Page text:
While President Museveni was launching the NMS pharmaceutical warehouse in Kajjansi, off Entebbe road, in November 2022, he made a statement on drug theft which should have woken us up and worked towards zero theft of government medicines.
The President said drugs bought by Ugandan taxpayers were on sale in the DRC and South Sudan open markets. These drugs are stolen by people known to many of us, but how come we don’t report these people in this racket?
Amidst tight budgets, the government has consistently offered the health sector a big vote out of every budget for as long as I can remember.
And there are results you can see including CT scans in every regional referral hospitals following the Covid-19 outbreak.
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However, what has continued to disturb the government is the conduct or misconduct of staff in public health facilities. Some people down the health chain have failed this good will.
Drug theft is not a new phenomenon. There used to be excuses that health officials stole drugs since they were poorly paid. Now, they are among the best paid professionals – why then aren’t they countering drug thefts in their respective places?
Technology-powered systems have been put in place, particularly by the NMS, but these can only control thefts up to the Health facility door-step.
The crime syndicates still beat the current systems after deliveries.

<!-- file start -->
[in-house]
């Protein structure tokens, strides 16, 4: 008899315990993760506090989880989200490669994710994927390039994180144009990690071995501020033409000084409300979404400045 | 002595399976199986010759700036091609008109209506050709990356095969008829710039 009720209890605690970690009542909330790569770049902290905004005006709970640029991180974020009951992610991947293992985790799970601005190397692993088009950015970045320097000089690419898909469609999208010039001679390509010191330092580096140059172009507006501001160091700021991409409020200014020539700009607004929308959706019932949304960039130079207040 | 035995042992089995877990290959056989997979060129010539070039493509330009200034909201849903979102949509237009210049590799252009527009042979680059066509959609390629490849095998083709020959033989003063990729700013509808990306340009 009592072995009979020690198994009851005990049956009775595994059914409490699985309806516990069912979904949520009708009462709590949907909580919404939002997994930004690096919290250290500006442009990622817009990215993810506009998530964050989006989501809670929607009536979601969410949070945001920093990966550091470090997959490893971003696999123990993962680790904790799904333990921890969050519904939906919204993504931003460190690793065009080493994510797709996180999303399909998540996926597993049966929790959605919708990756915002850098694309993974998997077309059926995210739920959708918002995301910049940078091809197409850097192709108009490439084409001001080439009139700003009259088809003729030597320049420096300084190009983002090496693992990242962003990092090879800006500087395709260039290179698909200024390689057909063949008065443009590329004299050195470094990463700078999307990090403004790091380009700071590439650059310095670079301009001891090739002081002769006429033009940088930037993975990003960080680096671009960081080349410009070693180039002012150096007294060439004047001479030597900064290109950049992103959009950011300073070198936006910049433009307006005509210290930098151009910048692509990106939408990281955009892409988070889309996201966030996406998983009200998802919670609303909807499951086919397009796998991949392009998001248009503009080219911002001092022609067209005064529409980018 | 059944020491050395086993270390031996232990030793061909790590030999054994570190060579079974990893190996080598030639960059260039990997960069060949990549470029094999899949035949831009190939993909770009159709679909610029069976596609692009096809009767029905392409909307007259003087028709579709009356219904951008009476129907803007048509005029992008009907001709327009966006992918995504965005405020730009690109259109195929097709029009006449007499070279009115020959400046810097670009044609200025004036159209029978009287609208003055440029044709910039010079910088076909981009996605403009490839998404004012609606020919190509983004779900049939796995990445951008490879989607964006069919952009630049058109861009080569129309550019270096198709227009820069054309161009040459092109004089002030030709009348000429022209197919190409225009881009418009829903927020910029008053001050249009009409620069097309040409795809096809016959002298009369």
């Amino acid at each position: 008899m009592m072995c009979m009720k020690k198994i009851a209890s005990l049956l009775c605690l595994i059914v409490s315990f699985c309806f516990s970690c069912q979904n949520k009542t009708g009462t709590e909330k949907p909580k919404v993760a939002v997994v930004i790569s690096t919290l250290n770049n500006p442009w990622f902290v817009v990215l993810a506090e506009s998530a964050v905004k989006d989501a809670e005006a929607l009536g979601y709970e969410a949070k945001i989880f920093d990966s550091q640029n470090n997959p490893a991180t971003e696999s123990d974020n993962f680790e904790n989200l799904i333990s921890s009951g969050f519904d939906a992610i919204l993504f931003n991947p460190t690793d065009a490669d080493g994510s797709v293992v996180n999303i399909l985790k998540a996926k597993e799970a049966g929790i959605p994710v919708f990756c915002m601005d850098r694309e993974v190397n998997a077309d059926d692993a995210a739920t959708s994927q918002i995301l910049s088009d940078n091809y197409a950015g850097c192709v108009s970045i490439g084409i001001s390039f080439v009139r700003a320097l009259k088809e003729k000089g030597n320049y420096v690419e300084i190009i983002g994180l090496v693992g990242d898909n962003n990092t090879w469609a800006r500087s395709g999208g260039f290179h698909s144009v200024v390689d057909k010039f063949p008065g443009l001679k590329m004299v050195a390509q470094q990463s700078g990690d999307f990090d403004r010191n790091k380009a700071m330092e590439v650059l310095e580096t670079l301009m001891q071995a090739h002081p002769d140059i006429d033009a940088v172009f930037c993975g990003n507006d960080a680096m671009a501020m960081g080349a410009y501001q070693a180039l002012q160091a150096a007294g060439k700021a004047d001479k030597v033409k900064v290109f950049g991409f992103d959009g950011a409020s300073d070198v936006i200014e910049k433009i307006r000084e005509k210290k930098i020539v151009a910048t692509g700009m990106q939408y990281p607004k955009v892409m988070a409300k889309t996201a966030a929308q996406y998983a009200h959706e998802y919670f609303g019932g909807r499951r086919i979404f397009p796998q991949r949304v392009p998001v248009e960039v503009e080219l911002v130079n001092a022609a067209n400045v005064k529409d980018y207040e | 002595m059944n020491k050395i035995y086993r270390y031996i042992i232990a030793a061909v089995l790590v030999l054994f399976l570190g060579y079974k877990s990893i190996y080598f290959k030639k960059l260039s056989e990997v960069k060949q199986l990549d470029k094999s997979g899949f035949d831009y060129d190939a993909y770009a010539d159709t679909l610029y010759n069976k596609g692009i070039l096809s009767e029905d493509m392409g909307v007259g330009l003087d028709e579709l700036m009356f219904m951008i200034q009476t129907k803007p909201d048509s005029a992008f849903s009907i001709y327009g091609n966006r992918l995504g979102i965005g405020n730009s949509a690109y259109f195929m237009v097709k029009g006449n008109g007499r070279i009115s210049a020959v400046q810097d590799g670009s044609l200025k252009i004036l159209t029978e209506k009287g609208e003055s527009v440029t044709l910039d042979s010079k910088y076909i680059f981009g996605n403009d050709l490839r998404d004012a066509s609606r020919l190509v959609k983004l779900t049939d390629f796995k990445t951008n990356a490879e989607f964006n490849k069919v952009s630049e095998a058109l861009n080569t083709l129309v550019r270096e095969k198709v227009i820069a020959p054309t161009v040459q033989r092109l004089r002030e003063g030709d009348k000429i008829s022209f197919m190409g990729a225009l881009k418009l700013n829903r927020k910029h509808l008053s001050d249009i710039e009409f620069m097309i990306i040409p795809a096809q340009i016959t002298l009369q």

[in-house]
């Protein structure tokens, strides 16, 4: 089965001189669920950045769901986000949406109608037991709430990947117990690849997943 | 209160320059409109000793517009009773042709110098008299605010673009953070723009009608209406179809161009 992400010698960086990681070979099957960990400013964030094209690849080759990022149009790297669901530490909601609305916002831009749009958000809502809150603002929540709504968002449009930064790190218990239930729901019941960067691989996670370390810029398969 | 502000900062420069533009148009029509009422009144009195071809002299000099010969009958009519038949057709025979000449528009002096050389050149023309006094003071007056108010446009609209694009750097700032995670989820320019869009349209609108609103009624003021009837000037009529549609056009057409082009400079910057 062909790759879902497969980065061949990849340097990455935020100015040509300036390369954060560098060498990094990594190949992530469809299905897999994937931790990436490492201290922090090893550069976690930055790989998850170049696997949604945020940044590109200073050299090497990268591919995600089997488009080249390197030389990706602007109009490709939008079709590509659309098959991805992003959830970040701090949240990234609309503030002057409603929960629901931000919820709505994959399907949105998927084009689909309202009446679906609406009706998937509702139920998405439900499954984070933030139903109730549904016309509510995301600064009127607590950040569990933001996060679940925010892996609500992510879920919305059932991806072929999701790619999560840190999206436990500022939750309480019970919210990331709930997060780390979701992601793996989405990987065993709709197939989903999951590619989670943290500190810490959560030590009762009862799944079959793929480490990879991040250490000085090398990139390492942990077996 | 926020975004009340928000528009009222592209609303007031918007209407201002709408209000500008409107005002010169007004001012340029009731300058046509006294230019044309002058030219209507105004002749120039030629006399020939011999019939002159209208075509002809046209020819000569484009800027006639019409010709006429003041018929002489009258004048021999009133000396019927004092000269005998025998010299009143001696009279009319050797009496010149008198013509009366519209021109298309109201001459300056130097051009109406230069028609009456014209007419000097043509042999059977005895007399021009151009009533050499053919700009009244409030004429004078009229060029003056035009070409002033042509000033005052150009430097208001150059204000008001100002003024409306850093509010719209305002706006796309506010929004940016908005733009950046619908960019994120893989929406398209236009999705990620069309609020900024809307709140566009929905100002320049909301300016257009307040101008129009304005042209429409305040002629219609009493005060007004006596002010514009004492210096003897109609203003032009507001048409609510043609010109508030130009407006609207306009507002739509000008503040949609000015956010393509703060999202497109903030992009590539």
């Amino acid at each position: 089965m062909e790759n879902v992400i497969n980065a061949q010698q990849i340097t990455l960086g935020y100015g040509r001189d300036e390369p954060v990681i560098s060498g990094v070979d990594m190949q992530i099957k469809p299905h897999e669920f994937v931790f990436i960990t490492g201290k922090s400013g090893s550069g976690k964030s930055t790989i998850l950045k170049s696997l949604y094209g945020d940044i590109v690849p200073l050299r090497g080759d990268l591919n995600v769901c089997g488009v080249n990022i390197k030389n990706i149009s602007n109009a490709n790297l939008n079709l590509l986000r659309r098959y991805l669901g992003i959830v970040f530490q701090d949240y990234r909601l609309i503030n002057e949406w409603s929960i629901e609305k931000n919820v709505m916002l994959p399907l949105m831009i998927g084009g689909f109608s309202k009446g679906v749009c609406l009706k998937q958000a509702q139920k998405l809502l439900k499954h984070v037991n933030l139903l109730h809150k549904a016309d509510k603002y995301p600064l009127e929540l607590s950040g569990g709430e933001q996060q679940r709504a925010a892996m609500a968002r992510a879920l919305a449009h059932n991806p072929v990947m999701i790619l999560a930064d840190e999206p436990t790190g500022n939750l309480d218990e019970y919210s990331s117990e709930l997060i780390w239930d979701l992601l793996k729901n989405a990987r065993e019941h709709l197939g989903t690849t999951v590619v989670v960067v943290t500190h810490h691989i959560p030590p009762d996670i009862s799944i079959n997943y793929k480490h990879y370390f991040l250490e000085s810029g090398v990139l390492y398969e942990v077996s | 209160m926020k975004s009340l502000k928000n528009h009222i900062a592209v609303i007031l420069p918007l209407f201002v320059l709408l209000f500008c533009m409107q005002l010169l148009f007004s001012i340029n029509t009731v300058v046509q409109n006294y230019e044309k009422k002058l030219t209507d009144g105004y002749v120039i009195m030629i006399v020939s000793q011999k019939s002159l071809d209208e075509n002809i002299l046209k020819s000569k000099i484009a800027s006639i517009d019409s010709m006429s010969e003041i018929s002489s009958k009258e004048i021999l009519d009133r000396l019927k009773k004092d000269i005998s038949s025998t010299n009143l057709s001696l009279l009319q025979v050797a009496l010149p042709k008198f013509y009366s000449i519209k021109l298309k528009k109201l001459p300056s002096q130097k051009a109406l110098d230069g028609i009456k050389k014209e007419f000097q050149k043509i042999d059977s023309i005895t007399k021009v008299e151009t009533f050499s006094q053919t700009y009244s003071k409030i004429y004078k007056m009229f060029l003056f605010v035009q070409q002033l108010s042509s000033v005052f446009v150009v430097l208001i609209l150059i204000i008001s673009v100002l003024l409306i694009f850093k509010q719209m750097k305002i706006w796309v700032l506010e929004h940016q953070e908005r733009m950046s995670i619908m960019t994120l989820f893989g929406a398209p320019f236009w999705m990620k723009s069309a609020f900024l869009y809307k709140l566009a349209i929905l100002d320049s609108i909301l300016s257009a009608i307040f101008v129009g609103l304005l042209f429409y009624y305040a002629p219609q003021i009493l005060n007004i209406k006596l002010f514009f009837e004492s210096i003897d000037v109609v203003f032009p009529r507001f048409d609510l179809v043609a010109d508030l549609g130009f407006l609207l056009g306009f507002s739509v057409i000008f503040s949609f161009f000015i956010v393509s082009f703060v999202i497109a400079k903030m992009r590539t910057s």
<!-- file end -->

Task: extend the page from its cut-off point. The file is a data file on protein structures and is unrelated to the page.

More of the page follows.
In improved reporting tools and reporting officials, it is easy to monitor health workers, who they have seen, diagnostics taken and drug dispensed to patients.
NMS has improved its monitoring system for drugs from the stores to the government health facilities. However, the wrong people in the health centers have found a way of smuggling drugs from the health facilities.
We thank the National Drug Authority and State House Health Monitoring Unit who continue to make it difficult for Government of Uganda drugs to be sold openly in Uganda, but when criminals have the audacity to ship them out of the country, we still have a lot of work to do.
It should trouble all of us that despite the government increasing its investment in purchasing drugs, we still have patients being told to buy drugs and other common medical supplies from private pharmacies, when the drugs were delivered to their health facilities.
Drug stock outs in our health facilities should have significantly reduced since the government has in the last 10 years considerably increased its budget in procuring drugs, and moreover partners are harnessing government efforts in the health sectors. It is a fact that in 2012 the volume of medicines handled by NMS was Shs185.5 billion but as of June 2022 it was Shs2.38 trillion! The President has asked us to solve the challenge of extending government services to the Last mile. And that is what we are doing, all of us. I am happy even journalists are answering the same call.
What needs to be done?
Whoever swindles drugs from hospitals is not just unprofessional, they are thieves and enemies of the people of Uganda.